Electrolytes: what are they + why are they important?

Electrolytes: what are they + why are they important?

From the time we were 8 years old on the soccer field, we were told how important electrolytes are for your overall health and recovery. But why exactly are they important and what are the best ways to ensure we’re getting enough of them (spoiler alert: it’s not from Gatorade!!)? Let’s break it all down!!

It’s ELECTRIC! (literally)

Electrolytes are minerals that carry an electric charge and are found in your blood, urine and sweat. They’re vital to many processes that take place in the body so it’s important to get an adequate amount of them through your diet. There are several electrolytes in the body including sodium, potassium, magnesium, chloride, calcium, bicarbonate and phosphate. However, most people tend to be deficient in sodium, potassium and magnesium.

Let’s take a look at some of the important roles electrolytes play in our bodies:


The brain is constantly sending electrical signals through your nerve cells to communicate with the cells throughout your body. Without the proper balance of the electrolytes sodium, potassium, magnesium and calcium, both nerve and muscle function can be thrown into disarray and eventually lead to some serious problems.

Sodium gives the inside of the nerve cell an electrical charge, potassium neutralizes the charged cell to establish resting state and magnesium prompts the activation of enzymes that control the flow of sodium and potassium into and out of the nerve cells.

Calcium allows muscle fibers to slide together and move over each other when the muscle shortens and contracts and magnesium allows the muscles to relax after contraction.


Water must be kept in the right amounts both inside and outside of each cell in the body in order to maintain homeostasis. Electrolytes play a role in this balance on both the intracellular (fluid inside the cells) and extracellular (fluid outside of the cells) levels through a process known as osmosis. Osmosis is a process where water moves through the wall of a cell membrane from a dilute solution (more water, less electrolytes) toward a more concentrated solution (less water, more electrolytes). This prevents cells from becoming too full and bursting or shriveling up from dehydration

Electrolytes also help keep your blood at a stable and healthy pH. Healthy human blood is slightly alkaline and has a pH of 7.3-7.45 If electrolyte levels are imbalanced, these pH levels will fluctuate, causing a wide array of health issues. Some of these conditions include; metabolic acidosis which is when too much acid is produced in the body and can cause symptoms ranging from rapid heart beat, confusion, extreme tiredness to even shock and death. On the flip side, unbalanced pH levels can also cause Alkalosis which is when your pH is above 7.45. This condition can cause symptoms ranging from nausea and numbness to dizziness, difficulty breathing and, in severe cases, can even lead to comas.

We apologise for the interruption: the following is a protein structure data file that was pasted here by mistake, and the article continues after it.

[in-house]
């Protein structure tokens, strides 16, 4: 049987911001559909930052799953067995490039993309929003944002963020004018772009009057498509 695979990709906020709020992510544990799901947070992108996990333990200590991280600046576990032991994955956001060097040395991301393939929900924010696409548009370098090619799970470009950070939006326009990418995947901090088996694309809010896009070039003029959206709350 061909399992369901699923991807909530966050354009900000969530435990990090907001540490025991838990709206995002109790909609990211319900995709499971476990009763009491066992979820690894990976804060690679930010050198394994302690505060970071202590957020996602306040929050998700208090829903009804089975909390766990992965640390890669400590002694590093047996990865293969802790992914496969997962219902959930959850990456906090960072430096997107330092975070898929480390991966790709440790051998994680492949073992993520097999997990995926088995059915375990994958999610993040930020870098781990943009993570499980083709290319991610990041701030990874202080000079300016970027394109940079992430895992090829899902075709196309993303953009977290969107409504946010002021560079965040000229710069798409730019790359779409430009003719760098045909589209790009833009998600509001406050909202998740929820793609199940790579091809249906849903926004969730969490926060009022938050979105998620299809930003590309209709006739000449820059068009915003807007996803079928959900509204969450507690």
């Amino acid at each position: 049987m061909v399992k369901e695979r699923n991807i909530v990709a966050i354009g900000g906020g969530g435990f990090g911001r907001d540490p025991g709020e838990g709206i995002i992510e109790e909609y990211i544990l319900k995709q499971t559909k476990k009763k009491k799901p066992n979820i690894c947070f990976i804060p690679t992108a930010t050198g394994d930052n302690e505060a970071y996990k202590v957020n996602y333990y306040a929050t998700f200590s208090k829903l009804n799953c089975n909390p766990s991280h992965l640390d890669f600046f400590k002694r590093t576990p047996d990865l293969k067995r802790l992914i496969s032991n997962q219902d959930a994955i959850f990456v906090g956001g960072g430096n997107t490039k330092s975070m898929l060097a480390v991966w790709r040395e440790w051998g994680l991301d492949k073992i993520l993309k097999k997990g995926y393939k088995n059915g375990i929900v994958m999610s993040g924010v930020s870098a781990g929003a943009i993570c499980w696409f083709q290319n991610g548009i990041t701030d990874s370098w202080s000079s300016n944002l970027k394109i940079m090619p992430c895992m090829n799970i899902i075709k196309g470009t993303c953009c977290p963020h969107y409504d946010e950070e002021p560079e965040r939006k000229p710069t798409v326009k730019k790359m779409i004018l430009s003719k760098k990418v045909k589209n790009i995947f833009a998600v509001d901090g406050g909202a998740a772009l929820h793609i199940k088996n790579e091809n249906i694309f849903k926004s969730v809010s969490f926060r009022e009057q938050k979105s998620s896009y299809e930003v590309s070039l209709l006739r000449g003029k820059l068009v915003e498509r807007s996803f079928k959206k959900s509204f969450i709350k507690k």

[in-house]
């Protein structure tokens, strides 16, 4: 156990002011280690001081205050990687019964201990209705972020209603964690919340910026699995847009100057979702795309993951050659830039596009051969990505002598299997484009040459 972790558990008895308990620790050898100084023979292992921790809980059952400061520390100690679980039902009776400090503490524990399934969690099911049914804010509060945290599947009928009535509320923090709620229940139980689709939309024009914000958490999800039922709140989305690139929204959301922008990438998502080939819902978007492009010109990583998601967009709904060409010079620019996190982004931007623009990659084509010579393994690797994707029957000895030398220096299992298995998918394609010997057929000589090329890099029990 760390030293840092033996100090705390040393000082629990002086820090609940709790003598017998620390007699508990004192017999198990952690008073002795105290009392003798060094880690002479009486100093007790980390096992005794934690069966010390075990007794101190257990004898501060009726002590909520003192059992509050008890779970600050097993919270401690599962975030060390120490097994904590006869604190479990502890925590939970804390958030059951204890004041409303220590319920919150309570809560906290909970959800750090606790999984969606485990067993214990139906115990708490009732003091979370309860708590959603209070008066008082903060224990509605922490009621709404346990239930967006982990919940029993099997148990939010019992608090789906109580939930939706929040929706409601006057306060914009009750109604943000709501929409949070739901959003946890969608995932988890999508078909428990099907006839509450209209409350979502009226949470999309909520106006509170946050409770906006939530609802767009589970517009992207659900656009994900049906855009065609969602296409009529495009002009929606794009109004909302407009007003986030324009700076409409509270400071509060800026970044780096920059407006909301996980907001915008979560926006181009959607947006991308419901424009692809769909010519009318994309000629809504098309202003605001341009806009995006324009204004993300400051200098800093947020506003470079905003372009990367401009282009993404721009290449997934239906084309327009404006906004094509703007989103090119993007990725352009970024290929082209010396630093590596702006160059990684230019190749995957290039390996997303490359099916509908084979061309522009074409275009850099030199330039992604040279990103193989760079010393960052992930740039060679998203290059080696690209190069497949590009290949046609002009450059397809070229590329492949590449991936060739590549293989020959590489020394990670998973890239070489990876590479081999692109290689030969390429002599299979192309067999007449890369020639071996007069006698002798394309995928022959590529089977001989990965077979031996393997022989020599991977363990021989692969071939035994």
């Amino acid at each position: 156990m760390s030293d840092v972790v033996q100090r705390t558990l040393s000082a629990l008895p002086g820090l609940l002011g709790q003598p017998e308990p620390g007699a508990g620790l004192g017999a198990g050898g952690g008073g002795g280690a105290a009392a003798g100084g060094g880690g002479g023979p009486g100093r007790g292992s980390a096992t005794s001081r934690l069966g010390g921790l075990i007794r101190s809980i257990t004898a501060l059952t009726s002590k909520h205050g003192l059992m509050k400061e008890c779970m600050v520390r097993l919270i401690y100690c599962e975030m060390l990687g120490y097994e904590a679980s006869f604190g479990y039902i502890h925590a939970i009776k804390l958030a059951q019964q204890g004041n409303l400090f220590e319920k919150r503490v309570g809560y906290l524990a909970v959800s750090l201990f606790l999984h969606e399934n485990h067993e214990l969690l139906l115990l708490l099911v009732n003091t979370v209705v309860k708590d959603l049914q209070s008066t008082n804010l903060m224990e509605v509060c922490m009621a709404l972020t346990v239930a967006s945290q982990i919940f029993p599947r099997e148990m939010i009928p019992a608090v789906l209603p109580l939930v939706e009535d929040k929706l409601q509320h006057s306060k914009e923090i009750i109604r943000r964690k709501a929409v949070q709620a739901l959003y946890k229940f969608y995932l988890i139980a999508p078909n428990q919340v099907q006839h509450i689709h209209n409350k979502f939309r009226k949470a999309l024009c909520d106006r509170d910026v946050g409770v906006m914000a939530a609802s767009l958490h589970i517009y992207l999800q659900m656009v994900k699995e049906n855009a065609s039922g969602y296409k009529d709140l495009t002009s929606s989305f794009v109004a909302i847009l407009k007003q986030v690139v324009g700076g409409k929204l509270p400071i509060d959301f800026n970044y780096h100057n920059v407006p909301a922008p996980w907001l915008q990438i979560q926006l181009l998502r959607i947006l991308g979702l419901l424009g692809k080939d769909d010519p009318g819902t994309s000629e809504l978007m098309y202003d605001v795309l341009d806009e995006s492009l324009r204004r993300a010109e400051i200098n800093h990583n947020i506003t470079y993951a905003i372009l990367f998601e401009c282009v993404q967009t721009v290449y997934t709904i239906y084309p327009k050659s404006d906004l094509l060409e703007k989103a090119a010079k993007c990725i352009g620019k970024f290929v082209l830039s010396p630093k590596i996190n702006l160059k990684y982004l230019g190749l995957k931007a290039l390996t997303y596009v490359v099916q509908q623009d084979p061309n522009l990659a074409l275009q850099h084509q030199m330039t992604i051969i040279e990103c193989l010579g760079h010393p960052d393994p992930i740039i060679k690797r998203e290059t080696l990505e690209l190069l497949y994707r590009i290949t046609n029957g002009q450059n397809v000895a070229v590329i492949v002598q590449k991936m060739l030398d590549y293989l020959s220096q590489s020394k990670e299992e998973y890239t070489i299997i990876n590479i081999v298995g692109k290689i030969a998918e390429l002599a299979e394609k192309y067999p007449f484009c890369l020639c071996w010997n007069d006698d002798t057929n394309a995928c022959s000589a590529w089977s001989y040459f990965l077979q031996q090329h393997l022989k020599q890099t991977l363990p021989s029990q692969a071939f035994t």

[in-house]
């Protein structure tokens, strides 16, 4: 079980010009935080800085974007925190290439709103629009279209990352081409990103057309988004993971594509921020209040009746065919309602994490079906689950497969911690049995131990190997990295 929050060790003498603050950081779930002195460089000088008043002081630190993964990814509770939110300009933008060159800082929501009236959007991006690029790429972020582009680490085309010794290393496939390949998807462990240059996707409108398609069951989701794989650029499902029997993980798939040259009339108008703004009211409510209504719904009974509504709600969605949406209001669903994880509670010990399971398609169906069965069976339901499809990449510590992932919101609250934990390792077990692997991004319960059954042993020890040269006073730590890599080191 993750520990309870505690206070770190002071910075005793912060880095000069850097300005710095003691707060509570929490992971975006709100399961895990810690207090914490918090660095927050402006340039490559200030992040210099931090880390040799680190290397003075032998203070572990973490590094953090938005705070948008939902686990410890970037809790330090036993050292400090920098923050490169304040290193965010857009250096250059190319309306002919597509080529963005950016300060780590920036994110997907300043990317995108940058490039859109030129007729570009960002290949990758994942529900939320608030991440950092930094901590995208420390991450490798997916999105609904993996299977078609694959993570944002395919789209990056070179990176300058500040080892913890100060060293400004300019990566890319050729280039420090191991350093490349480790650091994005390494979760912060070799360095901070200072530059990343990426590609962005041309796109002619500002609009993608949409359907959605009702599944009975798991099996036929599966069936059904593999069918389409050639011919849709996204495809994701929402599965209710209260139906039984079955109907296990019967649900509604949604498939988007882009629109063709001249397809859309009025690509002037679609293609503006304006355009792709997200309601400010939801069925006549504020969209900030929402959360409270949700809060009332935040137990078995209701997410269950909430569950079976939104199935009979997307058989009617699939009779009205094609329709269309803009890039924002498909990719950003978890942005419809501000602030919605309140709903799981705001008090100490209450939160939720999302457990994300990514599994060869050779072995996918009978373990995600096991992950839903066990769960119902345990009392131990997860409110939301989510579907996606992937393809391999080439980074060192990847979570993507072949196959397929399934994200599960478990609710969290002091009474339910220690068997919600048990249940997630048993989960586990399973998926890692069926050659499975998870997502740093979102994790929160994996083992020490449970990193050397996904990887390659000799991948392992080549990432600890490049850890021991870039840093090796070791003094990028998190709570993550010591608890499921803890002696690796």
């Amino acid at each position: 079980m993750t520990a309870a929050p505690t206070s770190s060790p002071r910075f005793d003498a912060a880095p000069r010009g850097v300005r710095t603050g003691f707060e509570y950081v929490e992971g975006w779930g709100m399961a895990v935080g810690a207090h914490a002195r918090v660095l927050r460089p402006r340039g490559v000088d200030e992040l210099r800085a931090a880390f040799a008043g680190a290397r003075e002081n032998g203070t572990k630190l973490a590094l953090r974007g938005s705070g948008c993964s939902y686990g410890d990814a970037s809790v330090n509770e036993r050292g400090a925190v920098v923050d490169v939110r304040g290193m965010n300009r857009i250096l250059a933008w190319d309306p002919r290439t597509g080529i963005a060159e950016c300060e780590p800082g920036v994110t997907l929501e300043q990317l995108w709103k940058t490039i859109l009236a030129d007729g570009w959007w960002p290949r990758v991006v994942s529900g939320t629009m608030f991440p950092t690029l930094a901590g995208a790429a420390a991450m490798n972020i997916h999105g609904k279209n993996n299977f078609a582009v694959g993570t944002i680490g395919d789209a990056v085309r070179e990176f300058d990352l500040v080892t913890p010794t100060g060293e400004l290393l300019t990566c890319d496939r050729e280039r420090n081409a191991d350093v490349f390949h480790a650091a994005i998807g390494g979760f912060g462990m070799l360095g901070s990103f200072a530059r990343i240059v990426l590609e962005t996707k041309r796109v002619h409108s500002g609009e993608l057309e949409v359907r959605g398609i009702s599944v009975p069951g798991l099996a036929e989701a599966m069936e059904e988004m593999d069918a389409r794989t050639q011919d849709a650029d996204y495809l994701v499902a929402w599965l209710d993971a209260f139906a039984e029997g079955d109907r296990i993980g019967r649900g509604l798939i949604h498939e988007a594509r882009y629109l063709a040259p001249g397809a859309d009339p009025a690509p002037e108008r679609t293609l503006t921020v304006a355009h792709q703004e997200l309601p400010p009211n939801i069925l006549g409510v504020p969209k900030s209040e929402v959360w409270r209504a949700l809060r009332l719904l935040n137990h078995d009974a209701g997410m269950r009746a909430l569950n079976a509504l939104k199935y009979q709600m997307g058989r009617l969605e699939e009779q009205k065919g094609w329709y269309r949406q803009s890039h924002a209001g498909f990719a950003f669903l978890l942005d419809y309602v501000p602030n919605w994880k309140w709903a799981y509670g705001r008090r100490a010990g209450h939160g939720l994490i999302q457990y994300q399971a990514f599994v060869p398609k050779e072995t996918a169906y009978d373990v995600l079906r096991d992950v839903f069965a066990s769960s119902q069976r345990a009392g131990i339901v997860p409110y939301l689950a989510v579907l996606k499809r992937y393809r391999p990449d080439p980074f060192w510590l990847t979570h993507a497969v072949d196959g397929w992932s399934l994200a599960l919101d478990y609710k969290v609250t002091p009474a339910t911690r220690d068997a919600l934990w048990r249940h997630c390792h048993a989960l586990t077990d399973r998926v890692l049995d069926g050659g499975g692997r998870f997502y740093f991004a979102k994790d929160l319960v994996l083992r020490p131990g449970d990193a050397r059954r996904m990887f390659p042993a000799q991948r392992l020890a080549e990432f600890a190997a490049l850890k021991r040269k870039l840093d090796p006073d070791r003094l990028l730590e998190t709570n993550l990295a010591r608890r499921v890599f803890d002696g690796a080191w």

On top of all that, electrolytes also play a role in nutrient absorption, DNA synthesis, immune health, hormonal balance and may have antidepressant effects as well.

So, I think it’s safe to say, electrolytes are V important but how do we know we’re getting enough of them, what causes a deficiency and what are some of the best ways to include them in our diets?

Most foods that make up the Standard American Diet are packaged and processed containing extremely high amounts of sodium while lacking the other essential nutrients. Aside from eating too many processed foods, other situations that can cause an electrolyte imbalance include being sick with symptoms that cause fluid loss, such as diarrhea, vomiting, and excessive sweating; certain medications or diuretics; kidney disorders,malabsorption of nutrients in your gut and if you are pregnant or breastfeeding your requirements increase.

There are many nutrient dense foods that not only give you all the electrolytes you need, but you also get vitamins and numerous other health-protective compounds. Some of these foods include: watermelon, beets and beet greens, cucumbers, butternut squash, leafy green vegetables,chia and pumpkin seeds, avocados, scallops, cod, lentils, broccoli, salmon, black beans and bananas. Keep in mind, a whole foods, nutrient dense diet will naturally be lower in sodium so do not fear the salt shaker! Research actually shows that higher sodium intake is more beneficial to heart health than lower intakes. The caveat being that your sodium intake is in balance with your magnesium, phosphorus and calcium intake.

When it comes to supplementing with electrolytes, most people think Gatorade and other sports drinks however, these drinks are filled with harmful ingredients and sugar. Gatorade contains over 20g of sugar per serving (one bottle is usually over 2 servings so you do the math!! YIKES!) and also contain artificial sweeteners and colors that have been linked to obesity, diabetes, behavior problems, cancer and other health issues…no thank you! If you want to up your electrolyte game, do it the natural way with coconut water, adding a little sea salt, cucumber and lemon to your water or choosing to purchase a clean supplement such as LMNT or Natural Vitality Magnesium Calm.

Now get out there and HYDRATE baby!!!

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